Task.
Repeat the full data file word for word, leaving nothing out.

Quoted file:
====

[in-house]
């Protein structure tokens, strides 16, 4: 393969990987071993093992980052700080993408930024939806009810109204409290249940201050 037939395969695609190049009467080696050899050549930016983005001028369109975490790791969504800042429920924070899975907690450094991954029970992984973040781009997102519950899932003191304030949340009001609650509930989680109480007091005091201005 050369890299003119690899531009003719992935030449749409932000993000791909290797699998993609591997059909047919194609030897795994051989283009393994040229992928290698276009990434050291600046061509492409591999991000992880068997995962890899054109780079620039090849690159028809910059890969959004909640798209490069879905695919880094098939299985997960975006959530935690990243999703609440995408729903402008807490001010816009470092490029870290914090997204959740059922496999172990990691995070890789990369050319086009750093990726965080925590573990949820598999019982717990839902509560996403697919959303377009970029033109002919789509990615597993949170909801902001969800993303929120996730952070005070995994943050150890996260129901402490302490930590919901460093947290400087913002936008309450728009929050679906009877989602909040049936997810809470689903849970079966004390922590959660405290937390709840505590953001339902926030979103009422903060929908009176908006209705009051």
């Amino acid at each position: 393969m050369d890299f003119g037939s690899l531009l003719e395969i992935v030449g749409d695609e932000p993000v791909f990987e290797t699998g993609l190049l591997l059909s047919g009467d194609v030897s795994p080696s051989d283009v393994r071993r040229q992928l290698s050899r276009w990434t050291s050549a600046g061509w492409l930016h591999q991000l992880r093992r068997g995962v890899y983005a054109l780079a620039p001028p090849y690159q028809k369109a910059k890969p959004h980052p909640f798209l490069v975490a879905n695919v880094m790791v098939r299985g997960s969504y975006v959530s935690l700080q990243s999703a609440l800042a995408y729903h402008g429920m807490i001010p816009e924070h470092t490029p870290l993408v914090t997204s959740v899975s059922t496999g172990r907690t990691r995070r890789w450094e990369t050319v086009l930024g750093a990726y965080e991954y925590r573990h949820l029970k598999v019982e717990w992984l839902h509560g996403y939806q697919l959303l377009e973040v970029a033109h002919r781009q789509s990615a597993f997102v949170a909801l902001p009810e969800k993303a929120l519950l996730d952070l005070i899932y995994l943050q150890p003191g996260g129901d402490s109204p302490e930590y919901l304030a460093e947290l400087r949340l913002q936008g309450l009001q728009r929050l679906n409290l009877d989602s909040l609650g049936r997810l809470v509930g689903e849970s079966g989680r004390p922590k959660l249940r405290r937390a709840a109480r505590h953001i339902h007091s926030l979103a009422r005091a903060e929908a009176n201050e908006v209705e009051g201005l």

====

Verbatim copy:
[in-house]
């Protein structure tokens, strides 16, 4: 393969990987071993093992980052700080993408930024939806009810109204409290249940201050 037939395969695609190049009467080696050899050549930016983005001028369109975490790791969504800042429920924070899975907690450094991954029970992984973040781009997102519950899932003191304030949340009001609650509930989680109480007091005091201005 050369890299003119690899531009003719992935030449749409932000993000791909290797699998993609591997059909047919194609030897795994051989283009393994040229992928290698276009990434050291600046061509492409591999991000992880068997995962890899054109780079620039090849690159028809910059890969959004909640798209490069879905695919880094098939299985997960975006959530935690990243999703609440995408729903402008807490001010816009470092490029870290914090997204959740059922496999172990990691995070890789990369050319086009750093990726965080925590573990949820598999019982717990839902509560996403697919959303377009970029033109002919789509990615597993949170909801902001969800993303929120996730952070005070995994943050150890996260129901402490302490930590919901460093947290400087913002936008309450728009929050679906009877989602909040049936997810809470689903849970079966004390922590959660405290937390709840505590953001339902926030979103009422903060929908009176908006209705009051």
């Amino acid at each position: 393969m050369d890299f003119g037939s690899l531009l003719e395969i992935v030449g749409d695609e932000p993000v791909f990987e290797t699998g993609l190049l591997l059909s047919g009467d194609v030897s795994p080696s051989d283009v393994r071993r040229q992928l290698s050899r276009w990434t050291s050549a600046g061509w492409l930016h591999q991000l992880r093992r068997g995962v890899y983005a054109l780079a620039p001028p090849y690159q028809k369109a910059k890969p959004h980052p909640f798209l490069v975490a879905n695919v880094m790791v098939r299985g997960s969504y975006v959530s935690l700080q990243s999703a609440l800042a995408y729903h402008g429920m807490i001010p816009e924070h470092t490029p870290l993408v914090t997204s959740v899975s059922t496999g172990r907690t990691r995070r890789w450094e990369t050319v086009l930024g750093a990726y965080e991954y925590r573990h949820l029970k598999v019982e717990w992984l839902h509560g996403y939806q697919l959303l377009e973040v970029a033109h002919r781009q789509s990615a597993f997102v949170a909801l902001p009810e969800k993303a929120l519950l996730d952070l005070i899932y995994l943050q150890p003191g996260g129901d402490s109204p302490e930590y919901l304030a460093e947290l400087r949340l913002q936008g309450l009001q728009r929050l679906n409290l009877d989602s909040l609650g049936r997810l809470v509930g689903e849970s079966g989680r004390p922590k959660l249940r405290r937390a709840a109480r505590h953001i339902h007091s926030l979103a009422r005091a903060e929908a009176n201050e908006v209705e009051g201005l």